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Wednesday, 28 March 2018

PRESIDENT JOHN MAGUFULI OUTLINES WHY TANZANIA WILL CONTINUE BORROWING



In Summary

He was responding to some issues raised by the Controller and Auditor General (CAG) Prof Mussa Assad who cautioned that the skyrocketing national debt would soon be out of hand.

Tanzania will keep borrowing to finance its mega infrastructure projects, President John Magufuli has declared, dismissing arguments that the national debt would soon be unmanageable.

“Tanzania still has room for further borrowing…What matters are the projects into which we invest the borrowed money,” Dr Magufuli said.

He was responding to some issues raised by the Controller and Auditor General (CAG) Prof Mussa Assad who cautioned that the skyrocketing national debt would soon be out of hand.

Presenting the audit report for the 2016/17 financial year, Prof Assad said the liability – which stood at Sh41 trillion during the 2015/16 financial year - rose to Sh46 trillion as of 2016/17 financial year.

This, he said, was raising doubts that the debt was increasing speedily and that if left unchecked, it would see Tanzania plunging into a debt stress.

But in a rejoinder, the head of state said Tanzania’s debt, measured by all sustainability factors, remained very sustainable and that the country still had room for further borrowing.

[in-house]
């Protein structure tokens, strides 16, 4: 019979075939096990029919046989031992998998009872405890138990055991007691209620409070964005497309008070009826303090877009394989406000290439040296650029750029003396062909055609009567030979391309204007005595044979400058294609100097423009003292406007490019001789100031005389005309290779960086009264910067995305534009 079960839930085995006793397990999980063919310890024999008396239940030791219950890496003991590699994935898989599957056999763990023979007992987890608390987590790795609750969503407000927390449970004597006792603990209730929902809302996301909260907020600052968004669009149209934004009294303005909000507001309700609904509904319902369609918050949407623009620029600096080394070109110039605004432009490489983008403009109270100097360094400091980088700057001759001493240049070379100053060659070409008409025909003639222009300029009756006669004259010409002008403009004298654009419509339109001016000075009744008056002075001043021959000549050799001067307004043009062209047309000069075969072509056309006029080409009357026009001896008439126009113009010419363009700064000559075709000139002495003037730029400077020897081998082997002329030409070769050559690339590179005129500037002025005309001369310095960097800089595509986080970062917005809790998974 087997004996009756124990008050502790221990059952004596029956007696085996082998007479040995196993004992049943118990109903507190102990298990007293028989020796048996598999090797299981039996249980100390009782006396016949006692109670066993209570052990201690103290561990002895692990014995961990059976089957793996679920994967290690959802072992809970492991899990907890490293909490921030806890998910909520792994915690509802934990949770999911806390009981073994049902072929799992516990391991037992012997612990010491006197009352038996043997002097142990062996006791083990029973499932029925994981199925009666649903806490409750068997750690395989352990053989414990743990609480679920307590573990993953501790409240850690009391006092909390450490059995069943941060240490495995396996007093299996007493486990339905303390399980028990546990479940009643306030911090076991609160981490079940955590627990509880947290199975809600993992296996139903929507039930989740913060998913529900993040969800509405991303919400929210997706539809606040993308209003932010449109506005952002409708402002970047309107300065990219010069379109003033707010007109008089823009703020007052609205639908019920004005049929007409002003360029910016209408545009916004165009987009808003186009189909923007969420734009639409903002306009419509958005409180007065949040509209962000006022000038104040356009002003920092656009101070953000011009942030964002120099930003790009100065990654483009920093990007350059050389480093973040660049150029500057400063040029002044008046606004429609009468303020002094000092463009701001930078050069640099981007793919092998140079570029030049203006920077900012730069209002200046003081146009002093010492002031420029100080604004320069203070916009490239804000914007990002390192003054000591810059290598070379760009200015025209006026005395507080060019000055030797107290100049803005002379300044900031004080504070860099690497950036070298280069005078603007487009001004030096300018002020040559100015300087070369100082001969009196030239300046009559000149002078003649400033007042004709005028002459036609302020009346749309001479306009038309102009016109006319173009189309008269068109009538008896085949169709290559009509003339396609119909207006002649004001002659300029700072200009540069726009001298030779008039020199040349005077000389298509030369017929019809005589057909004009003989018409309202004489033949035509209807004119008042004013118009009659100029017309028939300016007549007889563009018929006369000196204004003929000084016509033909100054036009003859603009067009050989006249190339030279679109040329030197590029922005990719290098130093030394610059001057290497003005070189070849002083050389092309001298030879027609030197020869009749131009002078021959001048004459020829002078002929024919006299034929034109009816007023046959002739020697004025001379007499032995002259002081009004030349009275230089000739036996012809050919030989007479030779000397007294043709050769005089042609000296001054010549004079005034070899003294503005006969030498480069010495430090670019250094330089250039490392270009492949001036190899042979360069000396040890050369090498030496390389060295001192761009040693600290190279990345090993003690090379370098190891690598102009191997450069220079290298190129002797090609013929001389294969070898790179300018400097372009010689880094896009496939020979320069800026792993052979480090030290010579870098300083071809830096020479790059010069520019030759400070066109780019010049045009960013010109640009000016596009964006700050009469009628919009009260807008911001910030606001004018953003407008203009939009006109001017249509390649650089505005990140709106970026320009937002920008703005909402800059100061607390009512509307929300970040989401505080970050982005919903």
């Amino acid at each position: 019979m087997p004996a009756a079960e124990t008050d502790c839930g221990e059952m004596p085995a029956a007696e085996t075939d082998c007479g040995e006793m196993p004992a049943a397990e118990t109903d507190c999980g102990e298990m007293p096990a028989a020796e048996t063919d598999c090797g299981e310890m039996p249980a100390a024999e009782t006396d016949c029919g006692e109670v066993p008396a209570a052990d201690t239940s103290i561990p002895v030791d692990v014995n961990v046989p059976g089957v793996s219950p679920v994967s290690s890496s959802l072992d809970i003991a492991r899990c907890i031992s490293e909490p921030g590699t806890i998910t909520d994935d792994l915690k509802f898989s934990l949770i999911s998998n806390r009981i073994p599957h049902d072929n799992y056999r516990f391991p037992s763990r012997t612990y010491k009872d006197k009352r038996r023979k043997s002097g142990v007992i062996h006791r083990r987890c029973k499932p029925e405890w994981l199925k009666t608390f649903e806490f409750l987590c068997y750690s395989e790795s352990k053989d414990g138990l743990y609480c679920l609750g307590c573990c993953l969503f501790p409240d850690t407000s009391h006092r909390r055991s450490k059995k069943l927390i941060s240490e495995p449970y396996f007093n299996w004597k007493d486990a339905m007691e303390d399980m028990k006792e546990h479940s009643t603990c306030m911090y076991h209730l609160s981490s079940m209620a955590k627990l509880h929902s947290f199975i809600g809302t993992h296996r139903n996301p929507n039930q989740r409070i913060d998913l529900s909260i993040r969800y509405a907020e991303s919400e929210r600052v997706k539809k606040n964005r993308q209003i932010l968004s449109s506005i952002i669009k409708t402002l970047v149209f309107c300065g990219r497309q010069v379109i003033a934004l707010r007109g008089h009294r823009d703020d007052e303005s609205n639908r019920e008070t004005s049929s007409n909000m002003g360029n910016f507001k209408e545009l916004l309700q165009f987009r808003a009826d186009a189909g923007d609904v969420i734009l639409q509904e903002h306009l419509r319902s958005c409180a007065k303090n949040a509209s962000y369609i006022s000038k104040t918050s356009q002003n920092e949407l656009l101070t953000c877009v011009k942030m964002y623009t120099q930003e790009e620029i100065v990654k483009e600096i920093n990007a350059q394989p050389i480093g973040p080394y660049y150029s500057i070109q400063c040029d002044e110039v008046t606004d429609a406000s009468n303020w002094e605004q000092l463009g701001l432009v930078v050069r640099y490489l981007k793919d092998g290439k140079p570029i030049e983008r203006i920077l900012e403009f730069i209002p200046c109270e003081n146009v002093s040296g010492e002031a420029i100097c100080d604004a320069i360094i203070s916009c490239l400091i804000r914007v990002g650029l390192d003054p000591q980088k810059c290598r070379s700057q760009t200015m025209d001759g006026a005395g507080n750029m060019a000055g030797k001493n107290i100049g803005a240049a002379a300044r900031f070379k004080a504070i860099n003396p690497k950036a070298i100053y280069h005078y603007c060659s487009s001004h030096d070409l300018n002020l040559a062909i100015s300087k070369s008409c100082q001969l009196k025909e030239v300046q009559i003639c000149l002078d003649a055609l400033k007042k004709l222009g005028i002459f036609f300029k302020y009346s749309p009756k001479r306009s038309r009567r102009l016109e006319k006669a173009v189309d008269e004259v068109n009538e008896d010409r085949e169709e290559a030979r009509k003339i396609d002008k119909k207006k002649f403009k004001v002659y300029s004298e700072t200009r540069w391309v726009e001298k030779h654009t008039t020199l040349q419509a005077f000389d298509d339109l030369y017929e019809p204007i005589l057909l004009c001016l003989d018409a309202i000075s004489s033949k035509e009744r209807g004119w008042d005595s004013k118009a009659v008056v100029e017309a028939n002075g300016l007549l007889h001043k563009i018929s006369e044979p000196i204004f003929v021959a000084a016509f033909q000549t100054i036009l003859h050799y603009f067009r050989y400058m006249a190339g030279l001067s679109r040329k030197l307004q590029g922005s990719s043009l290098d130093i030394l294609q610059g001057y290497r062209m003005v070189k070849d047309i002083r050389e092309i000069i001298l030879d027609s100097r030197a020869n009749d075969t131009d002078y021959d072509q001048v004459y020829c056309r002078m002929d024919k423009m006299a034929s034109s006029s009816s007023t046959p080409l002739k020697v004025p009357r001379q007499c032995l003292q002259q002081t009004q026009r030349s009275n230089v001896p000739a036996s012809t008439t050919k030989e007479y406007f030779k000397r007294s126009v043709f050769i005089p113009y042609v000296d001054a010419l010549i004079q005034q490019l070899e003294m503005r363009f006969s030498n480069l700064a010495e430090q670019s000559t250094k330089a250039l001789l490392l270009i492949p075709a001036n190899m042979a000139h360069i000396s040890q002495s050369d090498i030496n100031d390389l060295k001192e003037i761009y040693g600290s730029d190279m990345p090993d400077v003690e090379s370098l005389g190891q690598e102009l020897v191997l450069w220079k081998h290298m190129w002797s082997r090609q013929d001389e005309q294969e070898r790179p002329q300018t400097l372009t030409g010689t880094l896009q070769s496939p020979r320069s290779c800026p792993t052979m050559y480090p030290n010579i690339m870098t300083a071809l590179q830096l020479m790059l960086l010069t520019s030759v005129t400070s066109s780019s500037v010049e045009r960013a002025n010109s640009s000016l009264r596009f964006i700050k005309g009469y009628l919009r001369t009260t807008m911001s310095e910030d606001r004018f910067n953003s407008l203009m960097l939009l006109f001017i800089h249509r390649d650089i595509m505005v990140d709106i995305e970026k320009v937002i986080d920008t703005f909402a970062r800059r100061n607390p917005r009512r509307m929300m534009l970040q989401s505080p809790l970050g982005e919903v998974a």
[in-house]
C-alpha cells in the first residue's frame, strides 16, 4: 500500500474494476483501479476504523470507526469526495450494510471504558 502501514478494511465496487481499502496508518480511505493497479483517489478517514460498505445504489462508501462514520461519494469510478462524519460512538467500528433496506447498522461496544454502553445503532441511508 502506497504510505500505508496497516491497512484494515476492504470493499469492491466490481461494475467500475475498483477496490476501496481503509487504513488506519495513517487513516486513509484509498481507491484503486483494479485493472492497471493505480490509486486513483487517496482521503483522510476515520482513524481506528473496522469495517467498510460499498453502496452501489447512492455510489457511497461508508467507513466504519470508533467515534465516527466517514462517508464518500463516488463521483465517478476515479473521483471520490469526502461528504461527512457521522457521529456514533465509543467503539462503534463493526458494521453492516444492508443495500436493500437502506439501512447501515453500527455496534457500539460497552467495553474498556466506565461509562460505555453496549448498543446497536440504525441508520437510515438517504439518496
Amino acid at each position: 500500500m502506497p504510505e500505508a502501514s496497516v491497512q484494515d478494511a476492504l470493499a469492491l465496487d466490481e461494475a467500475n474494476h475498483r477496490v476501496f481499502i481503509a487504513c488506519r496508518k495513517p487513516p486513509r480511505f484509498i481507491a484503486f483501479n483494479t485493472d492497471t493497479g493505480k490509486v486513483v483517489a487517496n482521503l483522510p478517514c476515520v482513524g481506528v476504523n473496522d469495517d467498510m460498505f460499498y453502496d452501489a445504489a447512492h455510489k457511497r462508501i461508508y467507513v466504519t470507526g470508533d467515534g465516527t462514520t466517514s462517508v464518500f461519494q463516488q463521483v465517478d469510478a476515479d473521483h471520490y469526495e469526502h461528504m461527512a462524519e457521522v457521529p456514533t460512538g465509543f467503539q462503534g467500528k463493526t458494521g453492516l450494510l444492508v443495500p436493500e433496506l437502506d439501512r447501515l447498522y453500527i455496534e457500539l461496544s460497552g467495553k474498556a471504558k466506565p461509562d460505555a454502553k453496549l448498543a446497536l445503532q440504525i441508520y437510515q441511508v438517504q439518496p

“I know of countries which have debts of more than three times of our gross domestic product (GDP),” he said, insisting that the most important thing is the management of the borrowed money and specific projects into which the money is injected.

Prof Delfin Rwegasira of the University of Dar es Salaam shared President Magufuli’s sentiments, insisting that the national debt was still sustainable.

He said the sustainability of the national debt was being analysed by the International Monetary Fund (IMF) in close cooperation with the Bank of Tanzania (BoT) and the ministry of Finance and Planning through the Debt Sustainability Analysis (DSA).

“As far as I know the latest figures that we have from the IMF are that Tanzania’s debt is very sustainable and the President was right,” Prof Rwegasira told The Citizen by phone. Some of the factors being used in the DSA include the debt as a percentage of the country’s GDP and the country’s ability to repay the loan.

The IMF is expected to conduct another DSA for Tanzania this year, but a similar exercise, conducted in 2016, showed that Tanzania’s risk of debt distress was low compared to benchmark level of 56 per cent of GDP.

The Finance and Planning minister, Dr Phillip Mpango said last November that Tanzania’s debt was barely 31.2 per cent of the country’s GDP as of July 2017.

Speaking yesterday, President Magufuli said since the borrowed money was being invested in construction of mega infrastructure projects like standard gauge railway line and electricity generation like the Stiegler’s Gorge, it would only result into boosting the country’s ability to repay.

“In fact, some lenders are now offering even better terms….They have started coming back after realising that we are serious about implementing the projects with our own funds,” said Dr Magufuli.

He said the country already had enough funds for the Standard Gauge Railway line and the Stiegler’s Gorge projects and that the loans being entered into will only boost the available resources.

The Citizen

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